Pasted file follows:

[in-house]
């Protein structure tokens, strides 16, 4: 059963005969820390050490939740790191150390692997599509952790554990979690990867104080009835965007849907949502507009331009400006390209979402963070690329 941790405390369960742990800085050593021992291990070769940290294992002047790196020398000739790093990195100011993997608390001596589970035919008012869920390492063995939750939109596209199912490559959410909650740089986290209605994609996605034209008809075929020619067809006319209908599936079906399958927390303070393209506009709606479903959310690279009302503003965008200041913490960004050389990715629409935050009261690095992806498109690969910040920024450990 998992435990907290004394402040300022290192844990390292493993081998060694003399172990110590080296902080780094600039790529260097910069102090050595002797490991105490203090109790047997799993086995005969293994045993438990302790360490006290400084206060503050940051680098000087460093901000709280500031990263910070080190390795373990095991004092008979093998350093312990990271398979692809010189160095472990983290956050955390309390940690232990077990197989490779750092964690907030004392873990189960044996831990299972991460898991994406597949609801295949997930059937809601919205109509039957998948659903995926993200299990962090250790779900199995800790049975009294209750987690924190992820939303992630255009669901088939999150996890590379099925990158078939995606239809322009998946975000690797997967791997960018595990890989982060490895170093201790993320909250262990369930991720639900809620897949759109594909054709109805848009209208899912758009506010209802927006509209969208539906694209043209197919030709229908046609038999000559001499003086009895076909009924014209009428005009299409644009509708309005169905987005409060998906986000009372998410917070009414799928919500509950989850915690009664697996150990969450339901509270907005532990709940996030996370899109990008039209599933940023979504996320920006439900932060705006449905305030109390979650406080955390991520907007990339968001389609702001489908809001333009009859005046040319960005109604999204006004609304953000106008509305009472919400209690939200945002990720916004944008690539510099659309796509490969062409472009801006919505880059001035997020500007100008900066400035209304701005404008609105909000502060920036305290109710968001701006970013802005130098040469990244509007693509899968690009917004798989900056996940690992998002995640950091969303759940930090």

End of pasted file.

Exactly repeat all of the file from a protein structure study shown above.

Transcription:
[in-house]
């Protein structure tokens, strides 16, 4: 059963005969820390050490939740790191150390692997599509952790554990979690990867104080009835965007849907949502507009331009400006390209979402963070690329 941790405390369960742990800085050593021992291990070769940290294992002047790196020398000739790093990195100011993997608390001596589970035919008012869920390492063995939750939109596209199912490559959410909650740089986290209605994609996605034209008809075929020619067809006319209908599936079906399958927390303070393209506009709606479903959310690279009302503003965008200041913490960004050389990715629409935050009261690095992806498109690969910040920024450990 998992435990907290004394402040300022290192844990390292493993081998060694003399172990110590080296902080780094600039790529260097910069102090050595002797490991105490203090109790047997799993086995005969293994045993438990302790360490006290400084206060503050940051680098000087460093901000709280500031990263910070080190390795373990095991004092008979093998350093312990990271398979692809010189160095472990983290956050955390309390940690232990077990197989490779750092964690907030004392873990189960044996831990299972991460898991994406597949609801295949997930059937809601919205109509039957998948659903995926993200299990962090250790779900199995800790049975009294209750987690924190992820939303992630255009669901088939999150996890590379099925990158078939995606239809322009998946975000690797997967791997960018595990890989982060490895170093201790993320909250262990369930991720639900809620897949759109594909054709109805848009209208899912758009506010209802927006509209969208539906694209043209197919030709229908046609038999000559001499003086009895076909009924014209009428005009299409644009509708309005169905987005409060998906986000009372998410917070009414799928919500509950989850915690009664697996150990969450339901509270907005532990709940996030996370899109990008039209599933940023979504996320920006439900932060705006449905305030109390979650406080955390991520907007990339968001389609702001489908809001333009009859005046040319960005109604999204006004609304953000106008509305009472919400209690939200945002990720916004944008690539510099659309796509490969062409472009801006919505880059001035997020500007100008900066400035209304701005404008609105909000502060920036305290109710968001701006970013802005130098040469990244509007693509899968690009917004798989900056996940690992998002995640950091969303759940930090």